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Marvell to release DRAM, SSD-based accelerator card

Lucas Mearian, Computerworld | April 4, 2011
SANTA CLARA, Calif. -- Solid-state drive chip maker Marvell Technology today announced that later this year it will release an accelerator card designed to deliver a tenfold increase in storage network throughput by caching and sorting data at the server before sending it to back-end arrays.

"The biggest issue holding back IT from running mission critical applications as virtual machines is the lack of I/O. Putting one of these cards in the server will suddenly add tons of I/O. That would, in turn, make the applications run faster," Taneja said. "Many mission critical applications are latency sensitive. They will gain the most from this card. Bringing mission critical apps under VMware is one of VMware's top objectives for 2011. This will help big time."

Taneja said the new accelerator card will also be attractive for use in private and public cloud infrastructures, which are built on virtualized environments, but he pointed out that because the card resides in a server, it won't help with the I/O performance of other servers in a data center that don't have a DragonFly, where adding SSDs to a storage array can help the performance of all application servers connected to that box.

"Many vendors are trying to solve the I/O problem but in different ways. Examples are Avere, Pliant, Fusion IO, Violin, and so on. But those are all at the storage level. Marvell is doing it at the server level and that separates them from the crowd," he said. "I like what I see."

More and more often, user companies are adding SSDs to SAN and NAS arrays as a Tier Zero layer of storage, or a layer above high-performance hard drives, that offers vastly better I/O than standard hard drives. Abhijeet Gole, Marvell's senior director of engineering, pointed out that adding SSDs to a storage array helps improve read performance, but it typically causes write performance to deteriorate quickly to the point where it's no better than that of a hard drive.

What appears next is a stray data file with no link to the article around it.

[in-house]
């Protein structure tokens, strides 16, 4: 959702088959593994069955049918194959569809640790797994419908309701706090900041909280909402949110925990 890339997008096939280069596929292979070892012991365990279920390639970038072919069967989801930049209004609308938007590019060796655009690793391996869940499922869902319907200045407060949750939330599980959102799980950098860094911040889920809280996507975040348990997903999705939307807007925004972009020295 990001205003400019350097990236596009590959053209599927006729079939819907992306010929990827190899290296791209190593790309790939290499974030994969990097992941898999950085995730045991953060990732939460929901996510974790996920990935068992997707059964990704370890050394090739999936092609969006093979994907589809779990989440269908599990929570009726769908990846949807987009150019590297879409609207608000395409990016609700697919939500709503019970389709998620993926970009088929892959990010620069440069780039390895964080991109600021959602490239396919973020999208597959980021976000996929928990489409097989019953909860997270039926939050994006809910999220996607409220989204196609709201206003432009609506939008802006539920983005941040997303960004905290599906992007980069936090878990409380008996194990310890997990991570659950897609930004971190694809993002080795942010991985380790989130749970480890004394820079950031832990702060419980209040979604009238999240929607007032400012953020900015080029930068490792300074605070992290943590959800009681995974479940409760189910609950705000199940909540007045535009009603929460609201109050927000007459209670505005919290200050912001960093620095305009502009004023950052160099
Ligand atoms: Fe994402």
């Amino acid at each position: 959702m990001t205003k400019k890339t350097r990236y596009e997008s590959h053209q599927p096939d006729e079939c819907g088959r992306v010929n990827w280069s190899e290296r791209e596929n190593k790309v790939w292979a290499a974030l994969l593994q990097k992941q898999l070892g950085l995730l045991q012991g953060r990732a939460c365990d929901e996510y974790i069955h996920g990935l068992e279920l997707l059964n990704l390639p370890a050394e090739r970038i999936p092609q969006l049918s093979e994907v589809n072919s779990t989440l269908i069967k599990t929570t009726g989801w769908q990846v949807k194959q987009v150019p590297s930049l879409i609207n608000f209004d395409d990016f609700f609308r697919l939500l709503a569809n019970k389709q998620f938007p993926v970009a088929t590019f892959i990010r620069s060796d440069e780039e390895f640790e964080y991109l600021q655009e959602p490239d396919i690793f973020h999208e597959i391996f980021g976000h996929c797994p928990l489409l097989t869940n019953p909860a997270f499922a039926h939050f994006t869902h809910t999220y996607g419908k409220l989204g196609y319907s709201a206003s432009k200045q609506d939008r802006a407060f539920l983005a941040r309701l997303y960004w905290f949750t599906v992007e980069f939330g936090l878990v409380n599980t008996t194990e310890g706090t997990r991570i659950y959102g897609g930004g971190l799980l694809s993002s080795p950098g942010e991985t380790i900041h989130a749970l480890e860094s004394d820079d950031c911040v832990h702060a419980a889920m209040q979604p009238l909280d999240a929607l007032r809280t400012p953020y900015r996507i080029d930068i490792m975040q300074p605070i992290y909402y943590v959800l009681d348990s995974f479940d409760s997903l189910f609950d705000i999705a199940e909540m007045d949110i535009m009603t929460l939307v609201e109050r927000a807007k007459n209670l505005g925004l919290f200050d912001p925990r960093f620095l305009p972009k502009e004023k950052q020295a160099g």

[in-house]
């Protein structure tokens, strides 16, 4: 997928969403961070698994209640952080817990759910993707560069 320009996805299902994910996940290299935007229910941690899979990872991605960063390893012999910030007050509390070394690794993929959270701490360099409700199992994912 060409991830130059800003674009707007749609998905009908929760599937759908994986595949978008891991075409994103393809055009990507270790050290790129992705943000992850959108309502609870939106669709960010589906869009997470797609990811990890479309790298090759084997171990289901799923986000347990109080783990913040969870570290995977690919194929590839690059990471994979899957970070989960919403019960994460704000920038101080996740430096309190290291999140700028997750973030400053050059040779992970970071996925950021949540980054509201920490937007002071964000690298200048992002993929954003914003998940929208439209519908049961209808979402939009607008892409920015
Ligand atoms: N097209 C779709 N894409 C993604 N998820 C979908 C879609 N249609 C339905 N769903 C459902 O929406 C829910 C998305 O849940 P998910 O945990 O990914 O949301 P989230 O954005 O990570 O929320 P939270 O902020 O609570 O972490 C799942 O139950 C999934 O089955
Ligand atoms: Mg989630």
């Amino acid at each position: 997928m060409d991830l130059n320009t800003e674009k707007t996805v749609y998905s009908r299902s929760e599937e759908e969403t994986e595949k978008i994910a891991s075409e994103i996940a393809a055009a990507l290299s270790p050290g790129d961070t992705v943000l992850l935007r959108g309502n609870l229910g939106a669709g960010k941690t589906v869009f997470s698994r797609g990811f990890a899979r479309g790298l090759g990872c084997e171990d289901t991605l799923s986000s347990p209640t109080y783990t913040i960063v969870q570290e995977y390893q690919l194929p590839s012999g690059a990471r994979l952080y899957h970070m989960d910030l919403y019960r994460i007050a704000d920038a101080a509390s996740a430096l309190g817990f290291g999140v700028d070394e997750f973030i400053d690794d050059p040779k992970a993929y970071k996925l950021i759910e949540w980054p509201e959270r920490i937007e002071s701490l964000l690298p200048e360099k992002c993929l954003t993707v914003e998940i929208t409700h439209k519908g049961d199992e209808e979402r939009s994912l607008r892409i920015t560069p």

Gole was referring to the fact that NAND flash memory in SSDs requires that every time a new data write comes in from a host system, an old block of data on the memory must be marked for deletion -- a process known as the erase-write cycle. When all blocks have been written to, firmware in the controller then sets about deleting data in stale blocks -- a process known as garbage collection. Garbage collection can severely hamper the performance of SSDs over time, and flash drives can only sustain so many erase-write cycles -- typically 10,000 for consumer-class drives and 100,000 for enterprise-class drives.

Gole also pointed out that, unlike storage acceleration appliances that use SSDs and in some cases DRAM as a cache in front of storage arrays, the DragonFly VSA scales linearly because as more cards are added to servers, the processing and storage capacity increases.

 

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